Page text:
Can Lobsters Get High?

And if they can, is it a more humane way of cooking them? A team of scientists tested one restaurateur's theory.

Charlotte Gill conducted smoky experiments on her lobsters in the hope of finding a more humane way to cook them.
Photography by NBB/Shutterstock

How does one get a lobster high? In a tiny, lobster-sized hotbox, obviously. Or, in scientific terms, a sealed exposure chamber. 

A team of scientists at the University of California San Diego have written a paper in pre-print (meaning the work has not been published or peer reviewed yet), which looks at the effects of THC, the main compound in cannabis that gets you high, on lobsters. The team tested variables such as locomotion, meaning how much and how fast the lobsters moved, after they were exposed to THC for up to an hour. They also checked to see what kind of reactions the lobsters had to temperature changes and how much THC was present in the lobster tissue after exposure. 

So can lobsters get high? The short answer: sort of.

The drugs did impact the lobsters’ motion and movement, resulting in a lot of slow crustaceans. But it didn’t significantly alter their reactions to heat, like the boiling water that live lobsters are traditionally cooked in. 

The scientists devoted their research hours to these questions in response to a 2018 media storm, started by restaurateur Charlotte Gill. At the time, Gill, owner of Charlotte’s Legendary Lobster Pound in Southwest Harbor, Maine, wanted to find a way to cook her lobsters more humanely. She experimented with cannabis smoke (she has a medical marijuana license), using an air mattress pump to inundate the lobsters with vapor and says she noticed immediate changes.

“We looked at tail flips and we also looked at, when we cook the lobster, is there a reaction when you put it into the boiling water? And we were seeing no reaction, or very minimal reaction,” Gill says. “Versus what you see if you don’t have any sedation, which is they’re shooting their claws off. They’re climbing over each other to try to get out of the boiling water. It was a dramatic difference.”

Gill repeated her experiments “40 or 50 times.” The lobsters that Gill experimented on were never served to customers, but both she and her father did a taste test after the fact. She says there was no noticeable THC taste and no THC showed up in an over-the-counter urine test that her father took afterwards. However, she says the meat was “sweeter and lighter, because it doesn’t have the same stress hormone or the stress hormone is so minimal.”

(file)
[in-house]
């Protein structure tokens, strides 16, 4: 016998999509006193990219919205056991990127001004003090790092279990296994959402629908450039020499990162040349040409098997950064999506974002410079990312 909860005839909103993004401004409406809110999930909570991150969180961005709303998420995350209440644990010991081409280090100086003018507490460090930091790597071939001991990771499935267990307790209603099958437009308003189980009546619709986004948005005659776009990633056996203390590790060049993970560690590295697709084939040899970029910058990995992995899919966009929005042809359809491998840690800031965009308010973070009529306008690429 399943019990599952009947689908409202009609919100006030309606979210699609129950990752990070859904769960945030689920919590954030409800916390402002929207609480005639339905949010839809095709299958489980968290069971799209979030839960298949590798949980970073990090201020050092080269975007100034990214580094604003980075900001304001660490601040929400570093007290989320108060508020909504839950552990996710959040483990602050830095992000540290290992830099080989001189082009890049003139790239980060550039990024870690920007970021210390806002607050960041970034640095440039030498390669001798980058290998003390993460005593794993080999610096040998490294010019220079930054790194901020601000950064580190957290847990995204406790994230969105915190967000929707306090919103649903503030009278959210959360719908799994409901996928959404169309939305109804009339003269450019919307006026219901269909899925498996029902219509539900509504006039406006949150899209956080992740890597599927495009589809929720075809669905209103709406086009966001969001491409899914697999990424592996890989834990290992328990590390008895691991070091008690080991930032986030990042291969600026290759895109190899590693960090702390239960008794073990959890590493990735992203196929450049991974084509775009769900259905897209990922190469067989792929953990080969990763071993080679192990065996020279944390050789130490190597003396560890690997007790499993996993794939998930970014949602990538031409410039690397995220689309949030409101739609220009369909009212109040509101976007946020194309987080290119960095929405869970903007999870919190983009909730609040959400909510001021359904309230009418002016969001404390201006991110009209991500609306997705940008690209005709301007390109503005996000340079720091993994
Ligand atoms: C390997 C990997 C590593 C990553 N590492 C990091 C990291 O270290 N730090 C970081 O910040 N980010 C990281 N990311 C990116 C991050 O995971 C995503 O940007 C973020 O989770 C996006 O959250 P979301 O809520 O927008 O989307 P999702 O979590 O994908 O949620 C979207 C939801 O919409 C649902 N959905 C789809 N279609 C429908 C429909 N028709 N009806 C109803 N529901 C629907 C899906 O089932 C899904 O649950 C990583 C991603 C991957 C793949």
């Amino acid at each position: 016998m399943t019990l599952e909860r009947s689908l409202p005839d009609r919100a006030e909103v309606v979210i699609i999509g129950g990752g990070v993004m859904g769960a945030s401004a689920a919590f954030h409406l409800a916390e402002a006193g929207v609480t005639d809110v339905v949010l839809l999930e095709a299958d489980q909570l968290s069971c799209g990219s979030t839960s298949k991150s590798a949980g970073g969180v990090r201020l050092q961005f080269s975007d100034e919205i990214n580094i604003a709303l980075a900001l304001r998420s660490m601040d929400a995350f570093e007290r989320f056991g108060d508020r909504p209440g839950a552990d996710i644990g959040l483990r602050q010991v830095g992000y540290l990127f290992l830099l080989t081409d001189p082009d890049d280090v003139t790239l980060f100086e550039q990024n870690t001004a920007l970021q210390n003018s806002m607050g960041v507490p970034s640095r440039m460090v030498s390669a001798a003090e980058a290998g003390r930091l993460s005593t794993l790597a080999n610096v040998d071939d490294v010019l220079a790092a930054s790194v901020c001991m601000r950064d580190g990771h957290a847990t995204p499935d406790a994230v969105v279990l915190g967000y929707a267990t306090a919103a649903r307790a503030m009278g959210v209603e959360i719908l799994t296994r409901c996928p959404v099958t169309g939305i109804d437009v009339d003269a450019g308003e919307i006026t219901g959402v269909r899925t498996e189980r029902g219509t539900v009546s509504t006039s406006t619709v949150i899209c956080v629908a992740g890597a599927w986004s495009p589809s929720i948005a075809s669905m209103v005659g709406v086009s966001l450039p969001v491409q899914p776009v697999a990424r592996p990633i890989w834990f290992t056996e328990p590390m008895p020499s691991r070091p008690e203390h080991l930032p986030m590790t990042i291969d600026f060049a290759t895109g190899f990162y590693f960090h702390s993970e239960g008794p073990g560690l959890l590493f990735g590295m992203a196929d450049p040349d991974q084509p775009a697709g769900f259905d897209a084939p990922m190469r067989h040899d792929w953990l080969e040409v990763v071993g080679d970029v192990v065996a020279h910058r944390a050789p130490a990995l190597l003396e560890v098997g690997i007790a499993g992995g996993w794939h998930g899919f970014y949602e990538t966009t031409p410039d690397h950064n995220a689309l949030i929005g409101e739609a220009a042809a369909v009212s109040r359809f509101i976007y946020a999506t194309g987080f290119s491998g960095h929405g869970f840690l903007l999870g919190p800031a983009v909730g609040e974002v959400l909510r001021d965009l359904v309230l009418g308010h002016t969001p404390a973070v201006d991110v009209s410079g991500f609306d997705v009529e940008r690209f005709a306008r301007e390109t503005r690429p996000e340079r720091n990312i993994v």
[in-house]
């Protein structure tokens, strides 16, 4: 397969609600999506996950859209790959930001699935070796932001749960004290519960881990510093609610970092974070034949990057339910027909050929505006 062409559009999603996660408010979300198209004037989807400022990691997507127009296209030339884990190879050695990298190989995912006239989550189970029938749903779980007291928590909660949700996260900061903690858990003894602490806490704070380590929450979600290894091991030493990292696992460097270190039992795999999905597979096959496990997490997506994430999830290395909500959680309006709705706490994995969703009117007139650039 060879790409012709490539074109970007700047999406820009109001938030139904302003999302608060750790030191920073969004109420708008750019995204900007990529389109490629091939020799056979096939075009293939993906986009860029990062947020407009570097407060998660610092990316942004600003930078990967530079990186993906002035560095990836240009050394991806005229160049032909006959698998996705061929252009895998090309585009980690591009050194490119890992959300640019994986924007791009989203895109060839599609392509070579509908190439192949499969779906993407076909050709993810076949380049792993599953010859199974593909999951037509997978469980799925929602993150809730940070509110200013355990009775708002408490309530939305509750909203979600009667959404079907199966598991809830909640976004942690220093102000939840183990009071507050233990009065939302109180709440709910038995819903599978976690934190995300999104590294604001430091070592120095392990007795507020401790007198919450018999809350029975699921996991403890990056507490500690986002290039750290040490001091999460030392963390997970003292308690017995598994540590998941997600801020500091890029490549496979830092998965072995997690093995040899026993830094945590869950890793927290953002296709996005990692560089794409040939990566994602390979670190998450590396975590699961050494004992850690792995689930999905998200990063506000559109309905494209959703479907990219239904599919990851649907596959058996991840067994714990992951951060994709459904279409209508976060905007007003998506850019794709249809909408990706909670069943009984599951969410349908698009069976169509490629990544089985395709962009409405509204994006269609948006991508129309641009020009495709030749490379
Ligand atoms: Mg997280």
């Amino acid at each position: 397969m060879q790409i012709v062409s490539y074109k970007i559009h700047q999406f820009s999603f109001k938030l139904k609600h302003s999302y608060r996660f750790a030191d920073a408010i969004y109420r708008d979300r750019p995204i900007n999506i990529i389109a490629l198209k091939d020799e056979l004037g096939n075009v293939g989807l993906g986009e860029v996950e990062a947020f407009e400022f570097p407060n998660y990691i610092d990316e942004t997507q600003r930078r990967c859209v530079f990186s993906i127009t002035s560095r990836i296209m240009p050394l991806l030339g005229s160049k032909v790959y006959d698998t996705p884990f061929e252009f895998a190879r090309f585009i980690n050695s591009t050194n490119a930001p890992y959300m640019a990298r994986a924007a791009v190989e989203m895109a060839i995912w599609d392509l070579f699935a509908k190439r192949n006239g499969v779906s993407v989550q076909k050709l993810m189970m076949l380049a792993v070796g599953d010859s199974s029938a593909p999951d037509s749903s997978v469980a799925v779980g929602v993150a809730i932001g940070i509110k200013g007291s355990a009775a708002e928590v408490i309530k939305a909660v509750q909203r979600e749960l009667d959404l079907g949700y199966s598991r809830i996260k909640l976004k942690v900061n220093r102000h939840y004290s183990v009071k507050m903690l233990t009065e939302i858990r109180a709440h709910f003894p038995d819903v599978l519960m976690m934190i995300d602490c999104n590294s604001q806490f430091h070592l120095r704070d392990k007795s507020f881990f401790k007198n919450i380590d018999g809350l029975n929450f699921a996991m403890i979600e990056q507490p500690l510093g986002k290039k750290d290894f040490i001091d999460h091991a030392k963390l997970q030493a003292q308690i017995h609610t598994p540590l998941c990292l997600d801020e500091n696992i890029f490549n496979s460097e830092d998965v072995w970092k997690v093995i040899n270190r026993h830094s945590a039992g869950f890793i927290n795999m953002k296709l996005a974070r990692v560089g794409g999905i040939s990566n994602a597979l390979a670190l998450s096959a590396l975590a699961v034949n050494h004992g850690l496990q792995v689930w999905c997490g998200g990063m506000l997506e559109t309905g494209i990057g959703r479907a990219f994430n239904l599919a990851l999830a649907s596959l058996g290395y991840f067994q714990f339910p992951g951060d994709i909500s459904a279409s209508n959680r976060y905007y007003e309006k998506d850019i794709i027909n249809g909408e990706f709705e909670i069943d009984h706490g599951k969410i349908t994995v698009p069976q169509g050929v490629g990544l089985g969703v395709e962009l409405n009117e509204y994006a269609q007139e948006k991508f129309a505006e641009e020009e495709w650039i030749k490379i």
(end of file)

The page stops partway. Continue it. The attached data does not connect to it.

In 2018, Maine’s health department told Gill she couldn’t get the lobsters high anymore, due to recreational cannabis still being illegal at the federal level. Now, Gill and her team use a Valerian vapor compound on all of their lobsters, which is a federally recognized food additive. She says this works about 75 percent as well as marijuana in calming the lobsters down.

The team in California concluded that Gill may have been on the right track with her experiments, noting that “the animals also responded in a temperature-dependent manner to the immersion of tail, claw or antenna in a hot water bath.” The researchers found that exposing lobsters to cannabis “by atmospheric exposure” could “induce behavioral [effects],” supporting Gill’s claim.

But the bigger question of whether the weed makes a difference to the lobster’s state of mind? That’s still not clear. “Further experimentation would be required to fully investigate other behavioral outcomes, including anxiety-like measures,” the paper notes.

When Modern Farmer contacted Gill to go over the results of the UC San Diego tests, she was enthusiastic about their progress and had a lot of questions. What strain of weed did they use? (The paper doesn’t specify, but Gill notes that she found the best results with an indica blend.) When the lobsters were exposed to cannabis, was it a full immersion or partial? (Four ten second puffs of smoke every five minutes, as opposed to Gill’s full immersion for three to five minutes.) She even offered to join the university team to recreate the experiment and see if they could get results like the ones she witnessed. 

For Gill, the question of lobster sedation is an ethical one. She says that if she can find a more painless way to cook her lobsters, it might open up doors to gentler meat consumption overall. “It sounds corny, but it’s little things that we can do to make the world a better place, to alleviate suffering or mitigate it where we can,” she says. 

That might just include sparking up your lobster before the next cookout. 

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Brian Leatherman
22 days ago

Charlotte Gill is legit. A truly compassionate human being.

Bella
17 days ago

Years ago I had a boyfriend who cooked lobsters pretty often so I would blow pot smoke into the bag where they were kept until boiling alive. I love the taste but couldn’t stand the idea that they’d have to endure horrific pain just for a few minutes of my eating pleasure. It’s good to know there are caring people out there who are testing if this will work on a larger scale.

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